Run. Trap. Run. Steal. Run. Layup. Run.
Seventh-year head Juneau-Douglas High School girls' basketball coach Lesslie Knight can seem more like she's herding wild animals than orchestrating a game plan sometimes.
Don't expect to see any winded players or neck-craning fans complaining anytime soon, though - excitement in the stands is just the bonus to last season's 20-5 record and fourth-place finish at the 4A State Championships on the court.
Knight has found a way to channel the deep pool of talent funneling out of Juneau's basketball-crazed middle schools during her tenure, and she's doing it without crossing her fingers for late growth spurts. She simply lets those bouncy, young, sugar-fueled legs do what they do best - run.
Last season, the Crimson Bears placed their lone senior and top scorer, Nicole Fenumiai, at the center of a whirlwind 10-girl rotation of freshmen and sophomores. The team's exhausting, press-heavy style helped them stampede to that sparkling record and finish at state.
This season, Fenumiai is shooting her way through college in Washington's Yakima Valley. The experienced and improved youngsters remain, however, and Knight is all too happy to say that all 10 should be ready for heavy playing time.
"I've had all five of these juniors since they were freshmen, and all 10 of these girls went through middle school playing with or against each other," Knight said. "They've really pushed each other and still push each other to be the players they are."
That sort of positive peer pressure has continued, with the five juniors - Mahlete Tingley, Brittany Fenumiai, Kristen Dierck, Emily Johnson and Annette Highley - leading the team's rigorous preseason workout schedule since October. The team has been working hard lifting weights as well as meeting for the usual practice times.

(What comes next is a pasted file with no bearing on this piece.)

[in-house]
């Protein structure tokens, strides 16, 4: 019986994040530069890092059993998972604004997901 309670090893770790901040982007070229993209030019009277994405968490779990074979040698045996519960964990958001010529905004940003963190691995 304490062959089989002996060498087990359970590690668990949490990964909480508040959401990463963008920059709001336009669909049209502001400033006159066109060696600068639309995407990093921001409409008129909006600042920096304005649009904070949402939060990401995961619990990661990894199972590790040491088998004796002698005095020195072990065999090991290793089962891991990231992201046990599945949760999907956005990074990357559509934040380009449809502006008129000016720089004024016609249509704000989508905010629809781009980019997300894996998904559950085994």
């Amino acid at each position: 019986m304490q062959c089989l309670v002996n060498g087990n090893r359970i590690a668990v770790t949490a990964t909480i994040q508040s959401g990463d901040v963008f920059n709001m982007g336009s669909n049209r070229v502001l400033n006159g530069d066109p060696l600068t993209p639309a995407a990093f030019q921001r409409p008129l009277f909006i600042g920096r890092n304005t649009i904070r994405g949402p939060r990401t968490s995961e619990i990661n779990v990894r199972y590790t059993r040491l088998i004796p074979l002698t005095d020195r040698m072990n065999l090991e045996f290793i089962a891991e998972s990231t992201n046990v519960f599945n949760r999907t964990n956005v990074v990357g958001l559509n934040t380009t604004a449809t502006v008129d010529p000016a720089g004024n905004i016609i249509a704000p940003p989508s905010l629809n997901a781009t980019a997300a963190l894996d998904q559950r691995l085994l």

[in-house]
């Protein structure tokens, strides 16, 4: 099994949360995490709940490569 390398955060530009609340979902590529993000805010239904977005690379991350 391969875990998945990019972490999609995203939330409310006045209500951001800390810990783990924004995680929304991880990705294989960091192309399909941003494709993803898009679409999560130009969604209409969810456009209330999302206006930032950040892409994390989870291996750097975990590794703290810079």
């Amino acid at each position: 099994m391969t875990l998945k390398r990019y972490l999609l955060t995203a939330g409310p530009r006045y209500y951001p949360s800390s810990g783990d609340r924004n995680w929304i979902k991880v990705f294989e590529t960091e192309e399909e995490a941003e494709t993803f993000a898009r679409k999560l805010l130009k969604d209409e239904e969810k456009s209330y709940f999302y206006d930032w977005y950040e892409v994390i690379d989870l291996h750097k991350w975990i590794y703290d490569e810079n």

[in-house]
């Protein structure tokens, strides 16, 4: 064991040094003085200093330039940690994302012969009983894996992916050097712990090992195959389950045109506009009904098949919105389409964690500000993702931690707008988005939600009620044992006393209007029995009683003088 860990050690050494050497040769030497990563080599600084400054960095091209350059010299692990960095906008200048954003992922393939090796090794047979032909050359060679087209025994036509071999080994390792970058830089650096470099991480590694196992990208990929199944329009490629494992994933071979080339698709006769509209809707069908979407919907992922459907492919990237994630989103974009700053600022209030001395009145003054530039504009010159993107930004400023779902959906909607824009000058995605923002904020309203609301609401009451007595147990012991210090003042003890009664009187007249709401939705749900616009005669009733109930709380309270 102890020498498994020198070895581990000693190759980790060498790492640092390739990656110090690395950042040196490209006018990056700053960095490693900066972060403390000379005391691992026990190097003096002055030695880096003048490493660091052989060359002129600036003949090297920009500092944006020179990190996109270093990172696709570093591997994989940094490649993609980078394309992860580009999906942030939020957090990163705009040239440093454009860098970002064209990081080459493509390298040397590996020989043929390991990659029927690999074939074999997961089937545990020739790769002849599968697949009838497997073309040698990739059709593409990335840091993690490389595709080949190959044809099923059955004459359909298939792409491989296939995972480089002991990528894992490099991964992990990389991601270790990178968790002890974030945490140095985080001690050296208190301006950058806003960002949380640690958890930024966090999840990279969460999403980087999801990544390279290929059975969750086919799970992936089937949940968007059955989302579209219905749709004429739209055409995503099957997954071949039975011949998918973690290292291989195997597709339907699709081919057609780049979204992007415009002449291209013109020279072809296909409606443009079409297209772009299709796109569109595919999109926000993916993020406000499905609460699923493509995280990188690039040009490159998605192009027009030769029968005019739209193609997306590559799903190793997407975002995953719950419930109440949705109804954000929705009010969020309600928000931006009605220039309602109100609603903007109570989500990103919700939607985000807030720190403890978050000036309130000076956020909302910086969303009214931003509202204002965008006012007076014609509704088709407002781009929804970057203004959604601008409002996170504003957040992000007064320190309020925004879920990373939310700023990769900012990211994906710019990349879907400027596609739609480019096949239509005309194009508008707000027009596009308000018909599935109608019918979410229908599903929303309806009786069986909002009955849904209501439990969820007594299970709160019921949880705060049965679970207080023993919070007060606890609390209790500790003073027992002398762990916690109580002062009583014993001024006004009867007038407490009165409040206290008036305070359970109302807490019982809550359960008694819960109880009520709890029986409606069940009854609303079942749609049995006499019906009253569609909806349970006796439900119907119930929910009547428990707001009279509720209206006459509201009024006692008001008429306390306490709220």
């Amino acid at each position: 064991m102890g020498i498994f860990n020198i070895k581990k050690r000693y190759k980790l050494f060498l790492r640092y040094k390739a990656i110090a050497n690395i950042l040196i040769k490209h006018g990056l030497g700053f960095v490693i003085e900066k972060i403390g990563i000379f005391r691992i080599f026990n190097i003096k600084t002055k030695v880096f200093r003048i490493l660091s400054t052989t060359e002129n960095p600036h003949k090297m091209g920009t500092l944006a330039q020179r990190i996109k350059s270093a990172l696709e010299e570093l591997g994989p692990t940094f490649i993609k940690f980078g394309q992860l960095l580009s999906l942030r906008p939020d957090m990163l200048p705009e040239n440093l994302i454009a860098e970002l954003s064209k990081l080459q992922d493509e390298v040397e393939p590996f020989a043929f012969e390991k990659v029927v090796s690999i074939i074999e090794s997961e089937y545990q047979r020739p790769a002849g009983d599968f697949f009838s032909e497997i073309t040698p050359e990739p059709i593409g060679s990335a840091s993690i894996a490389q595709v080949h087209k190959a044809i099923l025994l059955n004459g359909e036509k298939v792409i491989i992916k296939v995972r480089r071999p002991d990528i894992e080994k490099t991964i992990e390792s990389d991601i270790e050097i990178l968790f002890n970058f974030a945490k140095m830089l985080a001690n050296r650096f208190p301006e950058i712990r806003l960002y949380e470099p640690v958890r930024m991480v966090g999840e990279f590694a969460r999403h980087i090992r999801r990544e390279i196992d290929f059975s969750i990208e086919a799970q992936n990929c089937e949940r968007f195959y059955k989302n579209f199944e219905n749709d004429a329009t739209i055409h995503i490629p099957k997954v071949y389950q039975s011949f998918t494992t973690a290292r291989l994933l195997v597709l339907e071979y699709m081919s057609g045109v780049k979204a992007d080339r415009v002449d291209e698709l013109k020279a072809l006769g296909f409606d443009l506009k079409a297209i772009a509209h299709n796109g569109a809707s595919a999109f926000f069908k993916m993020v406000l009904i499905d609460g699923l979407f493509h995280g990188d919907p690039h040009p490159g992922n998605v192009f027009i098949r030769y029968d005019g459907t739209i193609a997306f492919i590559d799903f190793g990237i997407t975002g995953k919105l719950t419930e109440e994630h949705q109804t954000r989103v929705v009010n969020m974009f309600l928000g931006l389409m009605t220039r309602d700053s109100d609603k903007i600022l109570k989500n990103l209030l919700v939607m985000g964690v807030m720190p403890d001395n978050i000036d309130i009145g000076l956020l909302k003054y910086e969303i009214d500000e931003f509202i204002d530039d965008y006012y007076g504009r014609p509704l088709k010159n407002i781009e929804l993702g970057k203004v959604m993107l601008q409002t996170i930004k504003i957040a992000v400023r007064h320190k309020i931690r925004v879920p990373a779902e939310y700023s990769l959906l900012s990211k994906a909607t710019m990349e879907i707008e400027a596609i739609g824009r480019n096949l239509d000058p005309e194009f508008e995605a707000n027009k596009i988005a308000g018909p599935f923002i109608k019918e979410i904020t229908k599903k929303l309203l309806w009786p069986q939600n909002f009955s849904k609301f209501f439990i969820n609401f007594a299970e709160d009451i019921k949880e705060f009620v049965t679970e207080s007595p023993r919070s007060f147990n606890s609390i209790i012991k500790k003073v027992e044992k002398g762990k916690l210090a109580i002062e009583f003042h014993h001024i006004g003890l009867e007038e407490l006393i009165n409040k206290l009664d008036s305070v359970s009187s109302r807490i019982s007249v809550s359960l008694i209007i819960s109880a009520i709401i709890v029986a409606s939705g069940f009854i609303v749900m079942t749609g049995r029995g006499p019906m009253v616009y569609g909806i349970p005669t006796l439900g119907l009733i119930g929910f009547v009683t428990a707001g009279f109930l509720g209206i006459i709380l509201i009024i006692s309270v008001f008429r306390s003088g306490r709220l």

"They're incredibly committed as a unit, and that really helps them play well as a team," Knight said. "We need to get some of our height in better condition for our press, but their work in the off-season really makes my job very easy."
It's not only the group's conditioning that makes Knight's job easier than most in the season's early practices. While most coaches are scrambling to teach the basics of their offenses and defenses in the mandatory 10 practices prior to opening games, Knight's entire team has already been through her "boot camp" a few times.
"It certainly helped us that we didn't have to start from scratch. We have a pretty quick start-up with this group," she added.
The Bears actually began their season a week ago, when they traveled to Oregon for what was supposed to be a three-game road trip against out-of-state opponents. The trip's final game was canceled due to heavy snows that closed nearby highways, but the Juneau-Douglas squad was still able to squeeze in a 52-20 thumping of Ridgefield High School from Vancouver, Wash., and a 76-35 shellacking of Scappoose High School, from a suburb of Portland, Ore. Both teams play at Oregon's version of the 3A level.
Eight of the 10 players scored in the first game, with high-scorers Brittany Fenumiai, a junior, and Taylor Larsen, a sophomore, combining for 27 points.
All 10 girls got in on the scoring in the second game, with Fenumiai again leading the way with 14 points. In a display of the team's depth, three girls - juniors Mahlete Tingley and Kristen Dierck and sophomore Sarah Tarver - chipped in 11 apiece.
"Nobody down there thought we had any seniors, and we looked small, but they ended up playing great," Knight said. "We're little and young, but these girls play with hustle and heart."
The team displayed the style it has become known for in Oregon, picking up teams with presses and running out steals for easy looks. The key to the game plan, Knight said, was that all 10 of her players are interchangeable at most positions.
"The other coaches were surprised that our subs are just as good as our starters. We like to say the first round we wear them down, and the second round we get 'em," Knight said.
The coach did not rule out rotating more younger players up onto varsity later in the season. For now, though, Crimson Bears fans should limber up their necks to watch the same old cast of characters.